Saturday, February 09, 2008
Wednesday, January 30, 2008
To the editor,
There is currently a bill in the Virginia House of Delegates that would extend the HOV exemption for hybrid vehicles for another year (despite an original expiration of 2004). This affects a large number of people in the Fredericksburg area who commute up to the DC area. Those of us who commute smartly take vanpools or carpools, so as to reduce the number of cars on the road and to allow for a quicker commute. That is, after all, the whole point of the High Occupancy Vehicle lanes -- to encourage pooling of rides. This exemption for hybrids has the unintended consequence of clogging up traffic in the HOV lanes when vanpooling/carpooling should be rewarded with a faster commute for reducing the numbers of cars on the road.
From an emissions standpoint, hybrids operate completely on gasoline when in “highway mode.” Environmentally speaking, a carpool of three people is going to have a better effect than three people in separate hybrid cars. In fact, three 51-mpg hybrids will use the same amount of gas round-trip as one 17-mpg SUV with three people in it. We need to encourage carpooling and vanpooling, and the way to do this is to allow the hybrids exception to expire. The hybrid owners are also certainly capable of forming carpools with their more efficient cars.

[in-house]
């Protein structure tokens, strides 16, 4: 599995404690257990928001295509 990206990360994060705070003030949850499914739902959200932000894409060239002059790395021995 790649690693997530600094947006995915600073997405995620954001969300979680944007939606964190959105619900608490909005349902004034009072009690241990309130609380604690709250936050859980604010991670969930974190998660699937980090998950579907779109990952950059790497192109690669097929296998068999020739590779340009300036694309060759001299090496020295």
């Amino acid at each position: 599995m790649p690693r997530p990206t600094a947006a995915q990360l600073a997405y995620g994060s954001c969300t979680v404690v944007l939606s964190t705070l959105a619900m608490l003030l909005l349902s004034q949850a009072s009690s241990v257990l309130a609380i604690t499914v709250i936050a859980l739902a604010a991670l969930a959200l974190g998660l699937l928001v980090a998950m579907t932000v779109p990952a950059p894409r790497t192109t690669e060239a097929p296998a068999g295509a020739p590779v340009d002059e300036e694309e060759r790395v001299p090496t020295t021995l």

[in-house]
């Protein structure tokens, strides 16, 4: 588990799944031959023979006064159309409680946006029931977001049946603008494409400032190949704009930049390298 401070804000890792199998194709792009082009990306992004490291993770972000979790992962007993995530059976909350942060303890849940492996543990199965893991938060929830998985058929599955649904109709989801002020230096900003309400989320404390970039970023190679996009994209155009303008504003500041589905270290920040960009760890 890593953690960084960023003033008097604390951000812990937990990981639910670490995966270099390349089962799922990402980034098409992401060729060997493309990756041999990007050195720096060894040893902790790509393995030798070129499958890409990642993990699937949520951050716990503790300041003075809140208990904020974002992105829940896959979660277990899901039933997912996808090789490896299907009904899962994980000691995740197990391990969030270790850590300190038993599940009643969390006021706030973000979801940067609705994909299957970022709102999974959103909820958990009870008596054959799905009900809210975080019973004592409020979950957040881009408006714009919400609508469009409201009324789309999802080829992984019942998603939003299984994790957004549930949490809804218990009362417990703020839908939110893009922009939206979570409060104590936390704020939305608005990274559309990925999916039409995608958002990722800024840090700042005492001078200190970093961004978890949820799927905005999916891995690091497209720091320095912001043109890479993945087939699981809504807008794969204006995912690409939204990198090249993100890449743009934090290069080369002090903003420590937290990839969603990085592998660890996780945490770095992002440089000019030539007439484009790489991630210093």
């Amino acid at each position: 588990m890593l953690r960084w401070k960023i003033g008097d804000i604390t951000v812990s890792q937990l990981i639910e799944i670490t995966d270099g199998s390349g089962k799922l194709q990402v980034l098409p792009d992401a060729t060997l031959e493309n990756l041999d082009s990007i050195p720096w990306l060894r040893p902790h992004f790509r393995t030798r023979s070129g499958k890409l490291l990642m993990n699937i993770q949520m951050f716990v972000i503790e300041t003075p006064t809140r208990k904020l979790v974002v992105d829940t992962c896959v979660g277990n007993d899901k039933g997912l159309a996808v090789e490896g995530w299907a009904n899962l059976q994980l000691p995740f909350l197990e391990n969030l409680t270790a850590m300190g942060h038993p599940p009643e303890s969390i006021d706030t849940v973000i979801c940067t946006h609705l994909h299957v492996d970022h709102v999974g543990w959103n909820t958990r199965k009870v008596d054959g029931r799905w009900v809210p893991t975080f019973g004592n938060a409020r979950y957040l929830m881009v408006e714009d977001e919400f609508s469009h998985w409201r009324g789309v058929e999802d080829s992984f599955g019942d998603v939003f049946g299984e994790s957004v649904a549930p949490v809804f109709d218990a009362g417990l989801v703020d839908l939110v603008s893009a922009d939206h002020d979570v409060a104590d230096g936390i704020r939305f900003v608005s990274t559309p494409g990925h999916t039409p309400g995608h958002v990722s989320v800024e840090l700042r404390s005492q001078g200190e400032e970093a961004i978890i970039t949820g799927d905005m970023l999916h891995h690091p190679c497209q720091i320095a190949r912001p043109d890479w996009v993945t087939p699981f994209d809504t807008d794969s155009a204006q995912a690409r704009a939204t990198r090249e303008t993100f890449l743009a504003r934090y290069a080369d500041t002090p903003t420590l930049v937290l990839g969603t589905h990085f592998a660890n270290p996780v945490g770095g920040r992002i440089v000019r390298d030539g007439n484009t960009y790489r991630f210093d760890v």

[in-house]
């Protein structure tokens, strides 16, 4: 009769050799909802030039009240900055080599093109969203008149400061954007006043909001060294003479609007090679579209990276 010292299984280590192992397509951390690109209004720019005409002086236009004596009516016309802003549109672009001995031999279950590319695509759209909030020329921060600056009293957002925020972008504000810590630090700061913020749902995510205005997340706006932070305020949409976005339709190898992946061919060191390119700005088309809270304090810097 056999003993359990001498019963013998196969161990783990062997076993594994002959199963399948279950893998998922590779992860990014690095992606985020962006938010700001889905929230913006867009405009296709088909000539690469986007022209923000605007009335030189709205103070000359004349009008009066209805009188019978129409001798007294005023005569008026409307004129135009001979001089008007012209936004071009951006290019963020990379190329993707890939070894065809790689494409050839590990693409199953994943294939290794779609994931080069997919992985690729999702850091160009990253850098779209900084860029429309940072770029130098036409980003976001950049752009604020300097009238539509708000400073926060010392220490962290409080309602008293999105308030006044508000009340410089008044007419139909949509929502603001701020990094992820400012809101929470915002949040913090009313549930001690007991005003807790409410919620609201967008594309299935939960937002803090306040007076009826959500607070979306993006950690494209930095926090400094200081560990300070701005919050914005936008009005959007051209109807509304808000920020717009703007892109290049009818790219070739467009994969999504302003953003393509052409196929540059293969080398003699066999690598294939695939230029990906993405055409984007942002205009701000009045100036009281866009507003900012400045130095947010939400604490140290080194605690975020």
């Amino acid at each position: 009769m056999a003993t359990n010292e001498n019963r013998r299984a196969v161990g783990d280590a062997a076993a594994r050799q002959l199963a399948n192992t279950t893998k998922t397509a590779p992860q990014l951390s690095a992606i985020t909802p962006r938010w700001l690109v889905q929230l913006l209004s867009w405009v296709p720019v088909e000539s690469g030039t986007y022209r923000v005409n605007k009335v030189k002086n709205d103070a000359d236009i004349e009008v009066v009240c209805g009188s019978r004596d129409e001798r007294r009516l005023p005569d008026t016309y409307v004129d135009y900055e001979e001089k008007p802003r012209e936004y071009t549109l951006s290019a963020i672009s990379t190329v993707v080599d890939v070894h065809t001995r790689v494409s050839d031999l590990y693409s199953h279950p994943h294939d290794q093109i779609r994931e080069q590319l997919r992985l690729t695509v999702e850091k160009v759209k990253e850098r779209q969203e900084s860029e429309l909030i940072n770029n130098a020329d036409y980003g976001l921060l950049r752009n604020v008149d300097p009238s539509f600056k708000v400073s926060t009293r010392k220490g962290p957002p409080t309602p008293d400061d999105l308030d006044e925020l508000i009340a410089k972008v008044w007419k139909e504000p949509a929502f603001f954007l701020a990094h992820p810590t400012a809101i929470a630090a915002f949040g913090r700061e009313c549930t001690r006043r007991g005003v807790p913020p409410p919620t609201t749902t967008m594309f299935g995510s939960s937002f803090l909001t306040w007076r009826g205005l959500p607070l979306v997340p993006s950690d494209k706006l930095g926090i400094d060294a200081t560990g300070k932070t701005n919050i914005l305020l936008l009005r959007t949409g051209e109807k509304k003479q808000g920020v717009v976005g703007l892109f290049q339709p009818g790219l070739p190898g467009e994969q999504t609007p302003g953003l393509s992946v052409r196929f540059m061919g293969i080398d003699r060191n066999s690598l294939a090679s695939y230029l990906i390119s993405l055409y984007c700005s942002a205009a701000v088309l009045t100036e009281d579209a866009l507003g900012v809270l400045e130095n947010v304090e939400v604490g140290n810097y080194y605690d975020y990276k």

We need to start demanding common sense from our state government. I encourage your readers to write letters and emails to our local delegates demanding that they vote against this exemption.